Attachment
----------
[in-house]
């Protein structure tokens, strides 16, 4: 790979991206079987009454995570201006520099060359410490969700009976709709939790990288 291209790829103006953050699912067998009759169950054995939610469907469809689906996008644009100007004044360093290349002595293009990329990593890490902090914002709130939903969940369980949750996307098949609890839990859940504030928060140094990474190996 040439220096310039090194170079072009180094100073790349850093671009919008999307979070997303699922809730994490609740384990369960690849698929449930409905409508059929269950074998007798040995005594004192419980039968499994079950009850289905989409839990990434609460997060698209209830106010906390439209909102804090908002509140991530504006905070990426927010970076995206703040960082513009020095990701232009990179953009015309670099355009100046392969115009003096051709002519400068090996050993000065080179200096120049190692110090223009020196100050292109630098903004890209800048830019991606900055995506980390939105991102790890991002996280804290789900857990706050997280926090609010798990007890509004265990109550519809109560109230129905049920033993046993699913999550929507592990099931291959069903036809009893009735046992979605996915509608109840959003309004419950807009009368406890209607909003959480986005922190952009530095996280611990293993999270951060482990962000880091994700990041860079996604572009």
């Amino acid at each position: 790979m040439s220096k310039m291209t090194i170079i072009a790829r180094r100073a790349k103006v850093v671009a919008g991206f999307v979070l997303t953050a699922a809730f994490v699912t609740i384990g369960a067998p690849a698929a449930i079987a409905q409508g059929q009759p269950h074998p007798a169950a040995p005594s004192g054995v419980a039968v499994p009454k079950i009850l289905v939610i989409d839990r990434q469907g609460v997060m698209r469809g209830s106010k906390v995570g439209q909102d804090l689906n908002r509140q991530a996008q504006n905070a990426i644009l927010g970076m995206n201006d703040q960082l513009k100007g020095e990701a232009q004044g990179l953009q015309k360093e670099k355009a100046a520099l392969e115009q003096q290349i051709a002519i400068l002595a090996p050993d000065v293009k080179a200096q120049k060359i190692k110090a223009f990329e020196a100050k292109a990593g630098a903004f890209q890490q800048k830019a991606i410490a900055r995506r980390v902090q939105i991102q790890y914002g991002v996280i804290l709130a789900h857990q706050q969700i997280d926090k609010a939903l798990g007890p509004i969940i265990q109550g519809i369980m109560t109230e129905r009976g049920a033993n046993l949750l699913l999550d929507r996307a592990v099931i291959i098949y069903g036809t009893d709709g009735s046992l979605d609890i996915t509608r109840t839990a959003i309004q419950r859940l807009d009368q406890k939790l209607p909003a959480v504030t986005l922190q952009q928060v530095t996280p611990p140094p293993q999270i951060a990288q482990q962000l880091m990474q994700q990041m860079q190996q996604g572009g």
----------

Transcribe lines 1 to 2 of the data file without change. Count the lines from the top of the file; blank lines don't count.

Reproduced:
[in-house]
């Protein structure tokens, strides 16, 4: 790979991206079987009454995570201006520099060359410490969700009976709709939790990288 291209790829103006953050699912067998009759169950054995939610469907469809689906996008644009100007004044360093290349002595293009990329990593890490902090914002709130939903969940369980949750996307098949609890839990859940504030928060140094990474190996 040439220096310039090194170079072009180094100073790349850093671009919008999307979070997303699922809730994490609740384990369960690849698929449930409905409508059929269950074998007798040995005594004192419980039968499994079950009850289905989409839990990434609460997060698209209830106010906390439209909102804090908002509140991530504006905070990426927010970076995206703040960082513009020095990701232009990179953009015309670099355009100046392969115009003096051709002519400068090996050993000065080179200096120049190692110090223009020196100050292109630098903004890209800048830019991606900055995506980390939105991102790890991002996280804290789900857990706050997280926090609010798990007890509004265990109550519809109560109230129905049920033993046993699913999550929507592990099931291959069903036809009893009735046992979605996915509608109840959003309004419950807009009368406890209607909003959480986005922190952009530095996280611990293993999270951060482990962000880091994700990041860079996604572009």